Fujitsu has defined its SoC (system-on-chip) families with the goal of being able to operate the different variants of hybrids and freely programmable instrument panels in vehicles (figure 1). Along with functionality and computing power, these families also take into account the difficult conditions of the automotive environment, such as electromagnetic compatibility, low power consumption, functional safety, data security and quality.
Figure 1: Segmentation for automotive instruments. For full resolution click here.
The entire product portfolio is based on a universal core architecture, which ensures compatibility among the individual controllers. With the Cortex cores from ARM, two families are defined that cover the full range of requirements and ensure complete inter-compatibility. The individual derivatives of these families are each SoC equipped with variable processing and graphical power and differing levels of integrated interfaces. The Cortex-R4 family, with 1.6 DMIPS/MHz, integrated memory, necessary system and network interfaces and SMC (stepper motor controllers), offers all the pre-requisites for hybrid instrument panels with up to six indicators and average display resolutions of 800 x 600 pixels, for example. With the integrated 'IRIS' graphics engine, 2D graphics operations are performed without placing any load on the CPU. Integrated interfaces such as I2C, I2S, CAN, USB and Ethernet provide the connection to other control devices and enable interaction with the user.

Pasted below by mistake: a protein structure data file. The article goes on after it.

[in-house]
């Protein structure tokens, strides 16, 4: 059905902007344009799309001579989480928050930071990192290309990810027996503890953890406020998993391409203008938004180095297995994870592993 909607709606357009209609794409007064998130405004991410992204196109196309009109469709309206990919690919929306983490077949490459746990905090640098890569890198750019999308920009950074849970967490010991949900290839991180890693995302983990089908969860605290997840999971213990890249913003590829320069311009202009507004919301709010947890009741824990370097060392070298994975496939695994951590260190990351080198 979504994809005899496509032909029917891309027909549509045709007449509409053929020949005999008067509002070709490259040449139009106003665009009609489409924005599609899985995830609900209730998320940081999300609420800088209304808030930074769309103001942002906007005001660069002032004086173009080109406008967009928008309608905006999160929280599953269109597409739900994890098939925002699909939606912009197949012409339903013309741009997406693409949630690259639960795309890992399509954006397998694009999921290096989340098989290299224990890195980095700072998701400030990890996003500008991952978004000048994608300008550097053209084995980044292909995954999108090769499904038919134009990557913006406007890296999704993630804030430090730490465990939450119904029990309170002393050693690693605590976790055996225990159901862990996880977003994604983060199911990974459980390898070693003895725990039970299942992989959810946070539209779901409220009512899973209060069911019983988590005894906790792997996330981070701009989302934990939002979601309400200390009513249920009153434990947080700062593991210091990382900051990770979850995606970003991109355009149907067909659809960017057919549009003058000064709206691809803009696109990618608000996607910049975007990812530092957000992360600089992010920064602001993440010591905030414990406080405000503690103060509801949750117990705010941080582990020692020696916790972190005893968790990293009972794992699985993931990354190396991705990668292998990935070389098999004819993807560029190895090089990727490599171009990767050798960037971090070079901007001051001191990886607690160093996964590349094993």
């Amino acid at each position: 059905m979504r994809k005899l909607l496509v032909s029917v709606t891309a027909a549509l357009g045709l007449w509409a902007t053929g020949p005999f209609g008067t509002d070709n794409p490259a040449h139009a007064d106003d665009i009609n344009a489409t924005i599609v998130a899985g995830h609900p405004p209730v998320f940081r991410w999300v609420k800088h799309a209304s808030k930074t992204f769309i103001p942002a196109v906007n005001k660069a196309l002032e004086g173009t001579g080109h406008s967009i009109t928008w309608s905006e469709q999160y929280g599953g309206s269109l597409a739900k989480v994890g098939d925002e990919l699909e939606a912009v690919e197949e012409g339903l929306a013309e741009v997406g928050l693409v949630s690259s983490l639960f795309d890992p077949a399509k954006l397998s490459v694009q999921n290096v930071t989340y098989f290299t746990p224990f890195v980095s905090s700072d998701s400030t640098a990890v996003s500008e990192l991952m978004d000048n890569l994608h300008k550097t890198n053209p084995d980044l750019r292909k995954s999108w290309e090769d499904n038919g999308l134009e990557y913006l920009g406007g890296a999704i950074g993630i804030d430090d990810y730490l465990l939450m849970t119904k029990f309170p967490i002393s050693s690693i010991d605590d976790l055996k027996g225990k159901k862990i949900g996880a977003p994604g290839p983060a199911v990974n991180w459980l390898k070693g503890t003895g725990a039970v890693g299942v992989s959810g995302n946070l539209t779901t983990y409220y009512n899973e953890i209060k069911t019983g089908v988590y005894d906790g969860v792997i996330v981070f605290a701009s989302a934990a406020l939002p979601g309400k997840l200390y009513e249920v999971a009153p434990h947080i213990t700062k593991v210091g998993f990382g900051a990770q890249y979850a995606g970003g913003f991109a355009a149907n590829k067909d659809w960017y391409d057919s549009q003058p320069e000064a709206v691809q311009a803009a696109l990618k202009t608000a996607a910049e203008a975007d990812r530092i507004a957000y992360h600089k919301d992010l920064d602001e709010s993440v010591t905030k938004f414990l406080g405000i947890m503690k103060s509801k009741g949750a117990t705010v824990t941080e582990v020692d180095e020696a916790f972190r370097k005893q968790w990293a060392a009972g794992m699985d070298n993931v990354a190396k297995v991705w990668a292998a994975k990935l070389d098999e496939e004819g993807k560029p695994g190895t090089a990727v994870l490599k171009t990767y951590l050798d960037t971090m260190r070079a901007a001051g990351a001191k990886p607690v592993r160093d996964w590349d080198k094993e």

On the higher-end instrument panels, the display resolutions are higher, which means that more and more information in more complex graphics is shifted to the display. The computing power and graphical performance required for this are provided by the Cortex-A9 SoC from the 'Emerald' family, which integrates three display outputs, four video inputs and other interfaces such as I2C, I2S, CAN and USB, as well as the CPU and GPU. The GPU (graphics processing unit) in this instance comprises two processors that can carry out separate 2D and 3D operations. Here, the 'IRIS' 2D engine is combined with a 3D OpenGL core. Together with the layer technology used, individual image elements with different refresh rates can be computed according to the requirements of the application. Video streams in RGB888, ITU-656/601 format are read, superimposed and blended PiP (picture-in-picture) with computed graphics by means of the integrated video inputs. The 'Emerald' SoC units feature multiple display outputs.